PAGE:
Article 7 of the Federal Constitutional Act (B-VG) contains a disability-specific ban on discrimination and a commitment by the Republic (Federation, Länder and municipalities) to the equal treatment of disabled and non-disabled persons in all areas of daily life.
Since 1 January 2006, Austria has had its own disability equality law, an anti-discrimination law tailored to the disability field, which guarantees disabled people a legally enforceable right to non-discrimination or equal treatment.
Disability equality law
The disability equality law includes in particular:
The Federal Disability Equality Act (for matters of daily life),
a section in the Disability Employment Act (with provisions for the world of work), and Provisions in the Federal Disability Act (Disability Ombudsman).
The protection against discrimination applies to physically, mentally, psychologically or sensory disabled persons as well as to persons close to them (e.g. relatives).
In order to claim protection against discrimination, the disability does not have to be officially confirmed, but the discrimination must relate to the disability.
Direct and indirect discrimination and harassment are prohibited by law.
Prohibited: Discrimination and harassment
Discrimination under disability equality law occurs when people are disadvantaged compared to others because of their disability, for example through less favourable treatment, but also through barriers.
In principle, discrimination through barriers exists when it is legally possible and reasonable to remove them. If, for example, the subsequent installation of a passenger elevator in an old building is not possible for reasons of building law or monument protection, the lack of accessibility in this case does not constitute discrimination.
If the installation is legally possible, an examination of reasonableness takes place in court. Barriers only constitute discrimination if the creation of accessibility is reasonable.
Other forms of discrimination include instructions to discriminate and harassment for disability.
Instruction means that one person causes another to discriminate against or harass one or more people with disabilities.
Harassment is unwanted, inappropriate or offensive behaviour that violates the dignity of a person.
Prohibition of discrimination in the world of work
The prohibition of discrimination against disabled people in the world of work includes labour law, federal service law and the rest of the world of work.
The prohibition of discrimination applies in particular:
- in the establishment of the employment relationship (application, recruitment),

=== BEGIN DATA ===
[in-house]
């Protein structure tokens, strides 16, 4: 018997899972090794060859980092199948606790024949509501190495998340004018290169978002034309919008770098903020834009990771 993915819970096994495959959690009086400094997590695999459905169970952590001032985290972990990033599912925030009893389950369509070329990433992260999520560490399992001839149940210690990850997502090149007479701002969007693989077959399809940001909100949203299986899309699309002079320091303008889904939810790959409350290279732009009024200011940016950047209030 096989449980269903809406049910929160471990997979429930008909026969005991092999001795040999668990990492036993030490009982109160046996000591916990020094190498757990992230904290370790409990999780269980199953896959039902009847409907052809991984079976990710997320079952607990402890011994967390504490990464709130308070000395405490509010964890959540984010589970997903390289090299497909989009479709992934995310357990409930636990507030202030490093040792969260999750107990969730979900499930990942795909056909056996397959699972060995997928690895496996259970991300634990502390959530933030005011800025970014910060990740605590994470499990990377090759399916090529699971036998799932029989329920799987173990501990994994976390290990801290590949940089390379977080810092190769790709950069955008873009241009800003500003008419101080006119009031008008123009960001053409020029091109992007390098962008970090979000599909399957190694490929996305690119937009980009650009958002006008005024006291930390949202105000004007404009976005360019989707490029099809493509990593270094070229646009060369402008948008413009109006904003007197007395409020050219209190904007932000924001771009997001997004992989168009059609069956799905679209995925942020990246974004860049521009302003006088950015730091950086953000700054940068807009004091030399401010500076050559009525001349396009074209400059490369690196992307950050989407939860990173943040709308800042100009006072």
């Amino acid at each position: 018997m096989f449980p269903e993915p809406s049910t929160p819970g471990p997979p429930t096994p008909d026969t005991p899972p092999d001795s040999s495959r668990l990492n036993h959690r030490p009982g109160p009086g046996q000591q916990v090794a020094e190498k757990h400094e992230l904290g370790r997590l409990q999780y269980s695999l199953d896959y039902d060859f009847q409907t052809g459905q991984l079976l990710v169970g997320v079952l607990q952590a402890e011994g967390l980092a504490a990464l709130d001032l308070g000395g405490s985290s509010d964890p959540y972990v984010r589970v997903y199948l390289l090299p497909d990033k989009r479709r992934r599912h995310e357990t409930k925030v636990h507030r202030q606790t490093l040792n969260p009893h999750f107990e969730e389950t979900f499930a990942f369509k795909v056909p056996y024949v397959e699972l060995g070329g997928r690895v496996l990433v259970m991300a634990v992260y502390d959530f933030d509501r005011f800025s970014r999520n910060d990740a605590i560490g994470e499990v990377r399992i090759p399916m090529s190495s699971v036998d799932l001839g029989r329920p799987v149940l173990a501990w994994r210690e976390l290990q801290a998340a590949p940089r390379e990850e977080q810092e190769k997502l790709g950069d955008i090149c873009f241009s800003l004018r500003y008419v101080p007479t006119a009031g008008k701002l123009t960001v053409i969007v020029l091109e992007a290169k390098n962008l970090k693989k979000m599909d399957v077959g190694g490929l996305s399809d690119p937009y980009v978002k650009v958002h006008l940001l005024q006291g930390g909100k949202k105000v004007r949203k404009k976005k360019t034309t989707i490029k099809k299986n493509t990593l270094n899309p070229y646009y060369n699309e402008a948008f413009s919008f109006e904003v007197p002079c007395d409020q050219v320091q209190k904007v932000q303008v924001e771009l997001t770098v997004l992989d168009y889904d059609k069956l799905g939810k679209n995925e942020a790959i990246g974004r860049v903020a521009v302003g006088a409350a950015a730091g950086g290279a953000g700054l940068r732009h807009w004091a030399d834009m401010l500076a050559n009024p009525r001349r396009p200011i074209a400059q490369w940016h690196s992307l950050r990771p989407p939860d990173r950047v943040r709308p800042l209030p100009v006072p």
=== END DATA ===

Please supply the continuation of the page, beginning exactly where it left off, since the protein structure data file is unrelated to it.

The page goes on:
- in fixing the remuneration,
- in the granting of voluntary social benefits,
- for training and retraining measures,
- in career advancement,
- other working conditions,
- on termination of employment (discriminatory dismissals or dismissals may be challenged in court),
- access to vocational guidance, vocational training, further vocational training and retraining outside employment,
- membership of and involvement in an organisation of workers or employers, or an organisation whose members belong to a particular profession, including the benefits provided for by such organisations,
- the conditions for access to self-employment.
The legal prohibition of discrimination against disabled people in the world of work has historically arisen from the need for Austria to implement the EU Framework Directive 2000/78 on equal treatment in employment and occupation.
Other non-discrimination provisions in favour of disabled people (state and municipal employees, farm workers) are also included in the competence of the Länder.
Legal approach to discrimination
If someone feels discriminated against, the first way leads to the Ministry of Social Affairs Service. They try to solve the problem by mediation.
During the conciliation procedure, there is a time limit. This means that the deadlines are postponed and the claims cannot expire or become statute-barred.
Only if the mediation attempt fails can a claim for damages be brought before the court and, in the event of harassment, an injunction be sought.
According to civil law (§ 1293 Allgemeinem Bürgerlichem Gesetzbuch – ABGB), damages can be asserted if they were caused to the injured party in the property, in their rights or in their person (material damages). However, immaterial damages can also be asserted (e.g. pain inflicted).
In the event of discrimination in the form of harassment (e.g. abuse, ridicule, abuse), the victim of discrimination is entitled to a minimum compensation of € 1,000. From 1 January 2018, it will also be possible to bring an action for injunctive relief in the event of discrimination through harassment.
The respective claims must be asserted in court, in matters of employment law with the service authority.
If the court finds discrimination, it is entitled to damages. Within the scope of this obligation to pay damages, the person affected receives compensation for the financial loss, and in the event of gross negligence or intent on the part of the injuring party, also the loss of profit.
In addition, an appropriate amount of money is due as compensation for the personal impairment suffered or the discrimination-related impairment. If the discrimination took the form of harassment (e.g. verbal abuse, ridicule, abuse), the victim of the discrimination receives the minimum compensation.